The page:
The Summer of Flying Fish is not an easy film to discuss. Sparse, beautiful and often leaving the audience in limbo, the narrative feature debut of Chilean documentarian Marcela Said takes a unique on-the-ground point of view verses the political arial overview. The film is an ensemble character drama, told mostly in long, observant takes, using a long-standing conflict between the native Mapunche and white (European) landowners. For uninitiated audiences, the film offers little backstory, as initially, the conflict is treated as a background event that occasionally enters an annoyance (quite literally in one scene, a road block).
At the center of the story is Poncho (Gregory Cohen), a wealthy landowner and his daughter, Manena (Francisca Walker), whom we learn is American. He wishes to head to Manhattan, she doesn’t – and this is not a major plot point. A structure this lucid is a little disorienting at times, however Marcela Said’s documentary roots create a superb sense of realism, including the employment of non-professional actors. Representative of a new trend in Latin American cinema (along with Lisandro Alonso, the Argentine director), Said has crafted a realistic, ethnographic narrative, a study of landscape and political geographies more so than characters — however it is very interesting that this is perhaps not her intent.
The film subtly shows the rhythms of life and work, including Pancho’s obsession with the carp population in his private lake (leading to an incident where a young man potentially loses his hearing when Pancho orders explosives used). This is not treated as an action sequence of a pinnacle of great drama, but it’s rather a small moment. Manena grows rebellious as all teenagers do — but again, no tremendous moments of drama. Cold and observant, Said’s camera remains at a distance (often in slightly unconventional frames, frequently in a medium to wide shot). I fear this distance may not always work, especially for an audience unfamiliar with this conflict; the information requires some heavy lifting from the audience.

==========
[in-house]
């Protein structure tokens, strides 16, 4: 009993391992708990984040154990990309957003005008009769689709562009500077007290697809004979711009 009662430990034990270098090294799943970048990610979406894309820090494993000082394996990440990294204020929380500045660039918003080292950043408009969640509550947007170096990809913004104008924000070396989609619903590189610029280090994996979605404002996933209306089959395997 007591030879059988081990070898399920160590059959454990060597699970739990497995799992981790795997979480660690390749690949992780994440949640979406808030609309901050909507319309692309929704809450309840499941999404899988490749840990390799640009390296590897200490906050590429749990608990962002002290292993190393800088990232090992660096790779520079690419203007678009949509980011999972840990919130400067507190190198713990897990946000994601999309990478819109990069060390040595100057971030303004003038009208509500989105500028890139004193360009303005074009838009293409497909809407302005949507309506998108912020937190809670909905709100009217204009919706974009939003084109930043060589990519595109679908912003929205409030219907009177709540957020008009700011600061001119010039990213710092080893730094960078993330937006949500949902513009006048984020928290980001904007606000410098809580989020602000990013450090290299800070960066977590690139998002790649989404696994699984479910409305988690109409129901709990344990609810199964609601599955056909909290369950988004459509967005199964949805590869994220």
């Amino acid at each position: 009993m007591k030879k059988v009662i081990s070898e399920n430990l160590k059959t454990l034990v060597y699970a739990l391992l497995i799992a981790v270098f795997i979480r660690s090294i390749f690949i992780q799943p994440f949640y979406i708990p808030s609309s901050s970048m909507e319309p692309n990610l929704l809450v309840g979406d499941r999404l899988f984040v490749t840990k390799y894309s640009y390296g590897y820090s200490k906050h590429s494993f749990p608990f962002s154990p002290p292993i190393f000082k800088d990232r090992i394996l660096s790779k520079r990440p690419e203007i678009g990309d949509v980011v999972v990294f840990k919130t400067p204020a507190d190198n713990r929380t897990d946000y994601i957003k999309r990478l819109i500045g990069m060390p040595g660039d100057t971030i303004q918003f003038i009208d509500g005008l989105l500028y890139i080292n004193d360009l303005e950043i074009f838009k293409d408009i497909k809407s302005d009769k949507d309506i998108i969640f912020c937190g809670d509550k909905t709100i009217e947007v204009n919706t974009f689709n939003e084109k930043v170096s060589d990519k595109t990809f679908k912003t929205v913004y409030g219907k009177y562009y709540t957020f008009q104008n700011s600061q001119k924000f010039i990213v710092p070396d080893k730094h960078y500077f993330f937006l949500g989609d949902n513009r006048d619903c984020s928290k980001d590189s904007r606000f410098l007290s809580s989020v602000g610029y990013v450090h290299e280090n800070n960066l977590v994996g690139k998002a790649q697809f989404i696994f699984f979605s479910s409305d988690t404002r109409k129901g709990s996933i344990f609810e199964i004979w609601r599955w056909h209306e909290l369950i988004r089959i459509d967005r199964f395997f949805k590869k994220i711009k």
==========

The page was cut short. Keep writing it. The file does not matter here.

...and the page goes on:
Yet, perhaps this is all the more reason to experience The Summer of Flying Fish. It’s a sensory immersion experience with some stunning landscape shots. Also these shots are slightly off and look as if they were photographed a stop or two too dark. The plight of the Mapunche peoples is grossly under-represented and this is by no means a drama that simplifies the history of the conflict into a traditional three-story narrative encompassing the past, present and future in a matter that is easy to understand. In fact, Said provides a more unique approach; we are privileged to see the world from the perspective of a documentarian gathering facts. The heavy lifting requires assembling the narrative from the raw data we’ve given in 85 minutes. While this device isn’t the most effective (or the broadest), it respects the intelligence of the audience while testing their level of engagement. Challenging in passages, The Summer of Flying Fish is a beautiful and troubling portrait.
The Summer of Flying Fish plays TIFF on September 5th, 6th and 15th. Watch the trailer above and click below for our complete coverage.